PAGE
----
Cancer — Marijuana smokers probably are at increased risk for lung cancer, although the magnitude of risk has not been well quantified. The absolute risk of lung cancer that a given individual accrues likely depends upon the magnitude and duration of drug use, the amount of adulterants coingested, and whether exposure to concomitant carcinogens (such as tobacco smoke) is present. Several reports have documented histologic and molecular changes in the bronchial epithelium of marijuana smokers that are similar to the metaplastic premalignant alterations seen among tobacco smokers. A systematic review of 19 studies did not detect a significant association between lung cancer and marijuana use, after adjusting for tobacco smoking. The negative association may reflect insufficient lag time for cancer development in the observational studies, given the relatively young age of study participants.
A review of clinical studies published in 1997 was unable to document a relationship between marijuana use and the development of head and neck squamous cell carcinoma (HNSCC). However, a later study suggested that marijuana use may modestly increase the risk of HNSCC, an effect that is magnified by cigarette smoking. A population-based case-control study did not find an association between marijuana use and oral squamous cell carcinoma.
Habitual use of marijuana may be a risk factor for transitional cell cancer of the bladder, based on data from a case control study in a group of veterans younger than 60 years of age. These are preliminary data, potentially confounded by a high rate of nicotine use in this population.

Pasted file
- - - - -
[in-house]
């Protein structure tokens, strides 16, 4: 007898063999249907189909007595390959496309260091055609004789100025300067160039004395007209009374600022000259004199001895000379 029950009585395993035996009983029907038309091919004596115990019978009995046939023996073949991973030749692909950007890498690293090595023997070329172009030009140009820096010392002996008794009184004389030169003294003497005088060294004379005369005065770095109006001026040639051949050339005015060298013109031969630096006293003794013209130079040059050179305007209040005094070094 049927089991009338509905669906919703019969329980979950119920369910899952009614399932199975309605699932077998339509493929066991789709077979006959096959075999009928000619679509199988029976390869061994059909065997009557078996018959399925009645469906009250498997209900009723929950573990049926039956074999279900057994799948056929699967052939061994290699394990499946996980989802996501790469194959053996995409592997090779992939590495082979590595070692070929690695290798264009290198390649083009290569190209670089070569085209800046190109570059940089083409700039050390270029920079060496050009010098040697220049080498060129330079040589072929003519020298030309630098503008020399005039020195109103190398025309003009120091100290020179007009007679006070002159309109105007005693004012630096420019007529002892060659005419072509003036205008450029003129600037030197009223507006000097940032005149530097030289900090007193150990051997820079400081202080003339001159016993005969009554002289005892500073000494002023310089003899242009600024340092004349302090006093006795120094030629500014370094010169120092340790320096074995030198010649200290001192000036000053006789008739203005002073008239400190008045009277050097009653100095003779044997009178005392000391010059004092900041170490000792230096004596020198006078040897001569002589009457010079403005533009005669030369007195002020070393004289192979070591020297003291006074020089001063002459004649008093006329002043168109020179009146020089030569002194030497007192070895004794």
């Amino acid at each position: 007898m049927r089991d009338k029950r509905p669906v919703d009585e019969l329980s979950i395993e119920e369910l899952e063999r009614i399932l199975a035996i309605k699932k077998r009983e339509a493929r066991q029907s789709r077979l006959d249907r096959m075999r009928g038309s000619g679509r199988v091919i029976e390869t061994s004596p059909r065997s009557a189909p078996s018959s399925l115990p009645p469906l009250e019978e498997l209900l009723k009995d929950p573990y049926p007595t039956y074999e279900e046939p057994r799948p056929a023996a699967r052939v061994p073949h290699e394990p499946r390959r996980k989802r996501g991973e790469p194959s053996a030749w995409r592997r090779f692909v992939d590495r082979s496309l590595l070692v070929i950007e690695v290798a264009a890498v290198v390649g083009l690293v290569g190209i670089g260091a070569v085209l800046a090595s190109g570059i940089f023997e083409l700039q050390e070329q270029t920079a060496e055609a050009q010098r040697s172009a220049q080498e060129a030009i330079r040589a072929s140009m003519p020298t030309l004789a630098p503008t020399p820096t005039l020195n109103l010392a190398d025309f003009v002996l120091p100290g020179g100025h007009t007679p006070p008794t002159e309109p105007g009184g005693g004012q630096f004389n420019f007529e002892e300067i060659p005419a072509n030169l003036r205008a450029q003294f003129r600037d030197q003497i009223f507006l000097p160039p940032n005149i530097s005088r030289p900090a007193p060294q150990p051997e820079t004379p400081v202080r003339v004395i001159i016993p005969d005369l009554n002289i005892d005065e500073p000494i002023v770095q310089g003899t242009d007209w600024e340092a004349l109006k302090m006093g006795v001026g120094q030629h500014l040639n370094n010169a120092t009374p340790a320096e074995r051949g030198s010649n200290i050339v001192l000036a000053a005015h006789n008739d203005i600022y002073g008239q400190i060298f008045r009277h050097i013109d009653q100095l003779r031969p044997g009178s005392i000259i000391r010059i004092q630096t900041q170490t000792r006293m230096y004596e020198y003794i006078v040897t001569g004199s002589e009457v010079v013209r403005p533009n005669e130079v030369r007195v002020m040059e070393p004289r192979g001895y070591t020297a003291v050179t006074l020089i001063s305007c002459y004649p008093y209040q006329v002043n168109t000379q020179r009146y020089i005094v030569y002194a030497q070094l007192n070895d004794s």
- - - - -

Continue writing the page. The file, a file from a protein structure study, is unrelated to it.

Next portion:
Reproductive effects — In men, marijuana causes decreased serum testosterone levels, sperm count, and sperm motility. This may lead to decreased libido, impotence, and gynecomastia. An increased risk of infertility may result from changes in semen characteristics seen with marijuana smoking.
In women, chronic marijuana use causes shorter menstrual cycles and increased prolactin levels. The latter may cause galactorrhea.
THC accumulates in breast milk and crosses the placenta . This can lead to low birthweight babies and abnormal reflexes and responses in newborns.
Chronic obstructive pulmonary disease — The association between tobacco smoking and chronic obstructive pulmonary disease (COPD) has been established. Short-term marijuana administration is associated with bronchodilation. Longterm smoking is associated with many symptoms of obstructive pulmonary disease: airflow obstruction, chronic cough, bronchitis, and decreased exercise tolerance . A link between marijuana use and an unusual form of COPD characterized by large lung bullae is also suspected, and may be associated with spontaneous pneumothorax .. However, a consistent dose-response relationship between long-term marijuana smoking and FEV1/FVC ratio, diffusion capacity, or airway hyperreactivity, was not found in a systematic review of 34 studies that took into account study quality, and adjustments for tobacco smoking when data was available.
Regular smokers of three to four marijuana cigarettes per day experience cough, wheeze, and sputum production and exhibit histologic abnormalities equivalent to those who smoke approximately 20 tobacco cigarettes per day. This disparity may be due in part to the different manner in which marijuana and tobacco cigarettes are smoked. On average, inhalation from a marijuana cigarette delivers almost twice as much smoke, the depth of inspiration is one-third longer, and the breath holding time is four times longer than when a tobacco cigarette is smoked.